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5.2: Light and the Properties of Light

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    Figure 5.6: The spectrum of electromagnetic radiation

    Before starting a discussion of optical mineralogy, it is helpful to take a closer look at light and its properties. Light is one form of electromagnetic radiation (Figure 5.6). Radio waves, ultraviolet light, and X-rays are other forms of electromagnetic radiation. All consist of propagating (moving through space) electric and magnetic waves (hence the term electromagnetic). The interactions between electric waves and crystals are normally much stronger than the interactions between magnetic waves and crystals (unless the crystals are magnetic). Consequently, this book only discusses the electrical waves of light. In principle, however, much of the discussion applies to the magnetic waves as well.

    Because light waves have wavelengths two orders of magnitude greater than atom sizes or bond lengths, the interactions of light with crystals does not reveal information about individual atoms in a crystal. To obtain that kind of information, we must study crystals using shorter wavelength radiation, X-rays (Chapter 12).

    Figure 5.7: The characteristics of a wave

    Light waves, like all electromagnetic radiation, are characterized by a wavelength, λ, and a frequency, ν (Figure 5.7). The velocity, v, of the wave is the product of λ and ν:
    blankv = λν

    In a vacuum, light velocity is 3 x 108 meters per second. Velocity is slightly less when passing through air, and can be much less when passing through crystals. When the velocity of light is altered as it passes from one medium (for example, air) to another (perhaps a mineral), the wavelength changes, but the frequency remains the same.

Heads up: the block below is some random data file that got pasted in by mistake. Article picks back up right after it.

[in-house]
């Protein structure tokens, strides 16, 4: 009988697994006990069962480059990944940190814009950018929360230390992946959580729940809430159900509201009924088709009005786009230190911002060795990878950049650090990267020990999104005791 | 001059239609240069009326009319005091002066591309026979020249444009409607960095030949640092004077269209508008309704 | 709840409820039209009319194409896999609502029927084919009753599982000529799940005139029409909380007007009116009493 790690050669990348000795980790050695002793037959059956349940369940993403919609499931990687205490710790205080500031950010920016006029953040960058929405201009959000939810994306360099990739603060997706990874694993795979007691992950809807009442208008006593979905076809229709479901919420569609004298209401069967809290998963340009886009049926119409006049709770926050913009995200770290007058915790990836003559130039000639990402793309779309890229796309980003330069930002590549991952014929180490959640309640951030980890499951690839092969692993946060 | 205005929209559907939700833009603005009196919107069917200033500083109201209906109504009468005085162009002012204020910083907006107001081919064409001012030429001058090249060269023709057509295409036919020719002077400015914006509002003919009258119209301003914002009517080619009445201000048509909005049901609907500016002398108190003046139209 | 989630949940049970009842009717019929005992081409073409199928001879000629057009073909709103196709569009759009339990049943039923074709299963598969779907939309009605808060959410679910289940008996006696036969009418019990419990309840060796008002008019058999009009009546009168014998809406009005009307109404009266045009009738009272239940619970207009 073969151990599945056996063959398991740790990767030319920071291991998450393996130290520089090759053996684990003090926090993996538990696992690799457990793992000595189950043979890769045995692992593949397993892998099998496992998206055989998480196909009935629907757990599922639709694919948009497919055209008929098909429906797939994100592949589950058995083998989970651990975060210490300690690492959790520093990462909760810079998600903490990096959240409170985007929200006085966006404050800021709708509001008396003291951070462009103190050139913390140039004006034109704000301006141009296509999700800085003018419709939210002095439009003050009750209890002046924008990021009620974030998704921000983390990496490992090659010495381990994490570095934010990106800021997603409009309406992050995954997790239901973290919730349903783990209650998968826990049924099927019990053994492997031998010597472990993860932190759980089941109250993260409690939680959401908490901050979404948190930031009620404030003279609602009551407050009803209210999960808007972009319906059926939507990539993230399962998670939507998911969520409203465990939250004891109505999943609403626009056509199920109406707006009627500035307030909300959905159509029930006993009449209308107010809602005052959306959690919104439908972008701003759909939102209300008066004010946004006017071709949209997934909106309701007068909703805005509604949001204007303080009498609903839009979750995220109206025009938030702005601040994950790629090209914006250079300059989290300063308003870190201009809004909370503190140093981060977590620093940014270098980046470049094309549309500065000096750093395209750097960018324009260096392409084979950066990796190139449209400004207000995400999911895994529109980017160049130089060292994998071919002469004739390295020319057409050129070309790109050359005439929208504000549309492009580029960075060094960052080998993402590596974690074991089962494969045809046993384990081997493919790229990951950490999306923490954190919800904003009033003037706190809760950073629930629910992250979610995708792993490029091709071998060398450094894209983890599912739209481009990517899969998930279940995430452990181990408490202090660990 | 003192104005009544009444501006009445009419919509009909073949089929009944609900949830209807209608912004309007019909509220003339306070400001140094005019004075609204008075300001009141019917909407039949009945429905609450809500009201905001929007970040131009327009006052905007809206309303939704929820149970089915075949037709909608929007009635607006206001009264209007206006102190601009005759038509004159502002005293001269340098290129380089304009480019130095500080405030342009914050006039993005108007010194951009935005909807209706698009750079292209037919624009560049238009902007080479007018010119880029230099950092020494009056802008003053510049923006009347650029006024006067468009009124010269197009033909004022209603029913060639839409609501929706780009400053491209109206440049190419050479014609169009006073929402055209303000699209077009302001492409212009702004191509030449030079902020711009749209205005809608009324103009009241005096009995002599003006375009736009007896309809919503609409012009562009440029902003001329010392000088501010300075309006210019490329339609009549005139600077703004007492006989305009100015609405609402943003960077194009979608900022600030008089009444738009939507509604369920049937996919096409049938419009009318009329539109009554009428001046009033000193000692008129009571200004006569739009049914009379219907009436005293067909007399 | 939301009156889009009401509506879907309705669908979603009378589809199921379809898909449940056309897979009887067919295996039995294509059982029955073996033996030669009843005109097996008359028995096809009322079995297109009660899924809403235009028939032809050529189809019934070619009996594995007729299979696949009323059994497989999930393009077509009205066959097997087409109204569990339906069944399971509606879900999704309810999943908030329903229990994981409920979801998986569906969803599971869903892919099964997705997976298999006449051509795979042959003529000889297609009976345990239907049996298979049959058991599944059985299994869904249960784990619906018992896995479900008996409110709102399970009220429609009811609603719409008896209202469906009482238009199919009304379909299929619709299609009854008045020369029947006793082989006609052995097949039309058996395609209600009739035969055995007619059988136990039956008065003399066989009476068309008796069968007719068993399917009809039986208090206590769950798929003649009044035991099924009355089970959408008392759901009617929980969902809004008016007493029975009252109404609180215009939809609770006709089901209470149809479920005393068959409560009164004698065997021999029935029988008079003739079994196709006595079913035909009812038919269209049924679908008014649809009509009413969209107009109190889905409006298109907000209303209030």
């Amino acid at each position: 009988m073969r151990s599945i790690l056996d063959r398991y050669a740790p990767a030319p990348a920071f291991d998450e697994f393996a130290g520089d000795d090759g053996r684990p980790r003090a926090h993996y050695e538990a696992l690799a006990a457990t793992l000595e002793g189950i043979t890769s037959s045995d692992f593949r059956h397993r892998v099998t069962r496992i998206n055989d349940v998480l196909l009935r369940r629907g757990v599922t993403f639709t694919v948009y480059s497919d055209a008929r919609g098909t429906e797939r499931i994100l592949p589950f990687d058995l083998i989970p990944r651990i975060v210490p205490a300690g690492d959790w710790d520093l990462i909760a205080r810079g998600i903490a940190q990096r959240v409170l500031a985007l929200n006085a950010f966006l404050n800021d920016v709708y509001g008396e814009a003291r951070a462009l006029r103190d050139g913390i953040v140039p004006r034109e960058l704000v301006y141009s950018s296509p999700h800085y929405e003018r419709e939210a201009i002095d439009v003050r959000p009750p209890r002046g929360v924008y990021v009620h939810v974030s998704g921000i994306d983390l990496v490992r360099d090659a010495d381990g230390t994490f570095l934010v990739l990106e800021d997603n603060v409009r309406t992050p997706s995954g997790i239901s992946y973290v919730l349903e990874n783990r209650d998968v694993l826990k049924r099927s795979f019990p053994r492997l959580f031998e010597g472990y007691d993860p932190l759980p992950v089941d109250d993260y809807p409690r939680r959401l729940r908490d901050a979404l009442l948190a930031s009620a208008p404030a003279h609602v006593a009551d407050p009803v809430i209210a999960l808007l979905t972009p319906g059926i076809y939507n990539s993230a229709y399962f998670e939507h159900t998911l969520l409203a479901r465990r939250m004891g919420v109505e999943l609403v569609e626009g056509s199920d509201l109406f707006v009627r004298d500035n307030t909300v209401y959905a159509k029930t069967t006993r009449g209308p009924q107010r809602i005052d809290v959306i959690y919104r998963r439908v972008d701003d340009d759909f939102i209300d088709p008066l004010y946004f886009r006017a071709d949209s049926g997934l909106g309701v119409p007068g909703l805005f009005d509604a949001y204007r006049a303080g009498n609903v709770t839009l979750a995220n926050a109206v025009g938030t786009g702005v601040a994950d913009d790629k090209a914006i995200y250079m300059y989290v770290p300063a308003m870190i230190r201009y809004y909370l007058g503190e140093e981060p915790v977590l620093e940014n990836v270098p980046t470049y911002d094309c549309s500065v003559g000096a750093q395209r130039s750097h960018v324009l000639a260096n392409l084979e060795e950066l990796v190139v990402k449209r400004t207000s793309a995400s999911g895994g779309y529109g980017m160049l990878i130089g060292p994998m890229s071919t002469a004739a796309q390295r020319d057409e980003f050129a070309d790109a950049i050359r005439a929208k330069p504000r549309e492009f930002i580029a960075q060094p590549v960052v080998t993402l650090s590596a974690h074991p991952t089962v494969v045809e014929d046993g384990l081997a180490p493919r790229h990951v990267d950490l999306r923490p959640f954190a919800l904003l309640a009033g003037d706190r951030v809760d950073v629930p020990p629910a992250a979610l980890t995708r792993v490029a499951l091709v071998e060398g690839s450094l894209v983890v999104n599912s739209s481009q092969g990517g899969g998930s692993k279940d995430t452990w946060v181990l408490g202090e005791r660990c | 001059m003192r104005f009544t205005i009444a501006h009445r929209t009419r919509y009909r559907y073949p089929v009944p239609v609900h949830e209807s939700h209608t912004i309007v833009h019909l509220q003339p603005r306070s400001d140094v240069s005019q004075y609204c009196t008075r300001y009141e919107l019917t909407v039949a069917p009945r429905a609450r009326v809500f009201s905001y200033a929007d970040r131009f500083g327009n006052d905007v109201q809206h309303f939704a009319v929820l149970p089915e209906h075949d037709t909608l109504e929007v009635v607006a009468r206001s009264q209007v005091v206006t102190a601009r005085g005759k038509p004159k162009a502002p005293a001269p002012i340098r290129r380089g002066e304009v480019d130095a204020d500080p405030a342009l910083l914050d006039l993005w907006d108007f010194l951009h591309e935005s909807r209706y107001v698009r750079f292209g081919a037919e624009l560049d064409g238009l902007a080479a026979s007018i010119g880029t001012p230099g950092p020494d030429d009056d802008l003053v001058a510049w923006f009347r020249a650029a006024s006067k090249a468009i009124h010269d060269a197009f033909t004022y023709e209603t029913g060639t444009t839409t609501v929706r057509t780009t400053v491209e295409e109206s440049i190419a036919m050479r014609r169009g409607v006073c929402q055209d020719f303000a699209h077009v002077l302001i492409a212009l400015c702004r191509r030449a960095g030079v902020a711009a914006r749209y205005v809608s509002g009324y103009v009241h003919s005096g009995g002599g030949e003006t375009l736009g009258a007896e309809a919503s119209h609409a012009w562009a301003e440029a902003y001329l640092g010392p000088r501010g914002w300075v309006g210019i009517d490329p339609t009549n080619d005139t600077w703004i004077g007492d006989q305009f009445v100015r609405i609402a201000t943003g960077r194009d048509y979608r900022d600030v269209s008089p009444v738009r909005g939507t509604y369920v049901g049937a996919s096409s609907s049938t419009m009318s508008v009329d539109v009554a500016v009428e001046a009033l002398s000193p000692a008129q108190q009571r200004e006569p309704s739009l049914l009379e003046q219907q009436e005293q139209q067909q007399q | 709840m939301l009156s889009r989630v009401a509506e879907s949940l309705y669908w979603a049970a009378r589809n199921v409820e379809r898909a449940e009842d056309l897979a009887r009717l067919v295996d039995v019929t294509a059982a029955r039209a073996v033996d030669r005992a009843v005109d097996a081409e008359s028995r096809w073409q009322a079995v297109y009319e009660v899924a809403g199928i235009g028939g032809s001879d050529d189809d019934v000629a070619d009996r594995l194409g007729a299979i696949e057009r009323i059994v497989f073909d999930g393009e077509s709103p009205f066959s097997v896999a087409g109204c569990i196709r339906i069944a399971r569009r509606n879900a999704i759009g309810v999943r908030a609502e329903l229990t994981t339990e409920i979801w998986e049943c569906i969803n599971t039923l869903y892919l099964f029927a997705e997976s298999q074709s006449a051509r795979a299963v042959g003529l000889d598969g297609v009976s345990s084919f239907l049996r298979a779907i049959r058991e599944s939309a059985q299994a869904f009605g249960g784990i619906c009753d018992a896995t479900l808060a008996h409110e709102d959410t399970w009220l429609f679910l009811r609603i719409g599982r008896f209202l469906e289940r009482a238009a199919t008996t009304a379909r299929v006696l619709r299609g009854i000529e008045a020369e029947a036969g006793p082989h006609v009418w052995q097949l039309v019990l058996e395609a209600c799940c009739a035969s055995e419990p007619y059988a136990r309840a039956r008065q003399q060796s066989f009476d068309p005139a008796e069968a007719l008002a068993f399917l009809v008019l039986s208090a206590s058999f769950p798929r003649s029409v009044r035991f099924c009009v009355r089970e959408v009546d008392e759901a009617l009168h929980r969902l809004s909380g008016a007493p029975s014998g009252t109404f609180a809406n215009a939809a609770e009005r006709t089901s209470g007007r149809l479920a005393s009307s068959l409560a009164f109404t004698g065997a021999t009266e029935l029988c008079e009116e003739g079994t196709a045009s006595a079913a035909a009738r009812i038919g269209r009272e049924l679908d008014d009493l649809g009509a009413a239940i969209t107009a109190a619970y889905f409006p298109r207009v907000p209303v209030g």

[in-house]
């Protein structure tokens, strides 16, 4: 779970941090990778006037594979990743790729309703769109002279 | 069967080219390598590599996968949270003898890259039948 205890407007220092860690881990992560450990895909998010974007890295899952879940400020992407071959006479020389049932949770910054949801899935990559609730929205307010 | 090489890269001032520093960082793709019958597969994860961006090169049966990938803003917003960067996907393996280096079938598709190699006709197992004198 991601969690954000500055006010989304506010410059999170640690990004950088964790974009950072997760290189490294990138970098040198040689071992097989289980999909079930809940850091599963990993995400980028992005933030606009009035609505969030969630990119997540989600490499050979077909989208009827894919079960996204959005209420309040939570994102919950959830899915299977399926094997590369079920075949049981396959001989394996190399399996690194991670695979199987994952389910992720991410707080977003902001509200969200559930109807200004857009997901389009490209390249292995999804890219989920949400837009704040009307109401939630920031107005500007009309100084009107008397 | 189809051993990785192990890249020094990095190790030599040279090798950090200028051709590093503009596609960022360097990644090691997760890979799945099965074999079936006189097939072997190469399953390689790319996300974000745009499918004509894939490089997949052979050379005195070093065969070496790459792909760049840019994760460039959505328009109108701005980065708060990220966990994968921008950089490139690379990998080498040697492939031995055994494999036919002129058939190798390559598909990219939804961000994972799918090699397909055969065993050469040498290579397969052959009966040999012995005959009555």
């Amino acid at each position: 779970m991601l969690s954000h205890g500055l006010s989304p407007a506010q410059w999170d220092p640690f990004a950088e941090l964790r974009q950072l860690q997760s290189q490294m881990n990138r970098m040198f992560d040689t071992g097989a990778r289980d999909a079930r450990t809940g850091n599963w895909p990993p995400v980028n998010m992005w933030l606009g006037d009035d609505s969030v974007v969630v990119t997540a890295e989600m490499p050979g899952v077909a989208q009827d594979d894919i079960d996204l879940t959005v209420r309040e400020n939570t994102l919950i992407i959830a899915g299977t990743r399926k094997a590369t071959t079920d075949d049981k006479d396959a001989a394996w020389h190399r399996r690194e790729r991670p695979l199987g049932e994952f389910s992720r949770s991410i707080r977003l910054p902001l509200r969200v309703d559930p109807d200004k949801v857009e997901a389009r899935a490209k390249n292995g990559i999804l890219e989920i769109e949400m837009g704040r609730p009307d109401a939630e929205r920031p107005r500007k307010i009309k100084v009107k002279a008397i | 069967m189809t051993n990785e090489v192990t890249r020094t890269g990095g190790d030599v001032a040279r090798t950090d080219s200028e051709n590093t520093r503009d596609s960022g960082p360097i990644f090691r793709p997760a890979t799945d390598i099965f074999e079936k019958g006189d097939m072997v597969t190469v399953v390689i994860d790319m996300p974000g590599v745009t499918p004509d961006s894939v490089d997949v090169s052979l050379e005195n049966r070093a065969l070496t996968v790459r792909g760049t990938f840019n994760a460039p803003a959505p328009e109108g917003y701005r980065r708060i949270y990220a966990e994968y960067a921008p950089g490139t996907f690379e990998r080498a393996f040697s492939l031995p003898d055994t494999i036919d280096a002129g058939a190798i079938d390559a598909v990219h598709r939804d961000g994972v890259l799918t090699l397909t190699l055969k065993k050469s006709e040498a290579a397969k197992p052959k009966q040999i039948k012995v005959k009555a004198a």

Figure 5.8: Different wavelengths and colors of visible light

    Visible light has wavelengths of 390 to 770 nm, which is equivalent to 3,900 to 7,700 Å, or 10-6.1 to 10-6.4 m. Different wavelengths correspond to different colors (Figure 5.8). The shortest wavelengths (violet light) grade into invisible ultraviolet radiation. The longest wavelengths, corresponding to red light, grade into invisible infrared radiation.

    Light composed of multiple wavelengths appears as one color to the human eye. If wavelengths corresponding to all the primary colors are present with equal intensities, the light appears white. White light is said to be polychromatic (many colored), because it contains a range, or spectrum, of wavelengths. Polychromatic light can be separated into different wavelengths in many ways. When one wavelength is isolated, the light is monochromatic (single colored).

    This page titled 5.2: Light and the Properties of Light is shared under a CC BY-NC-SA 4.0 license and was authored, remixed, and/or curated by Dexter Perkins via source content that was edited to the style and standards of the LibreTexts platform; a detailed edit history is available upon request.

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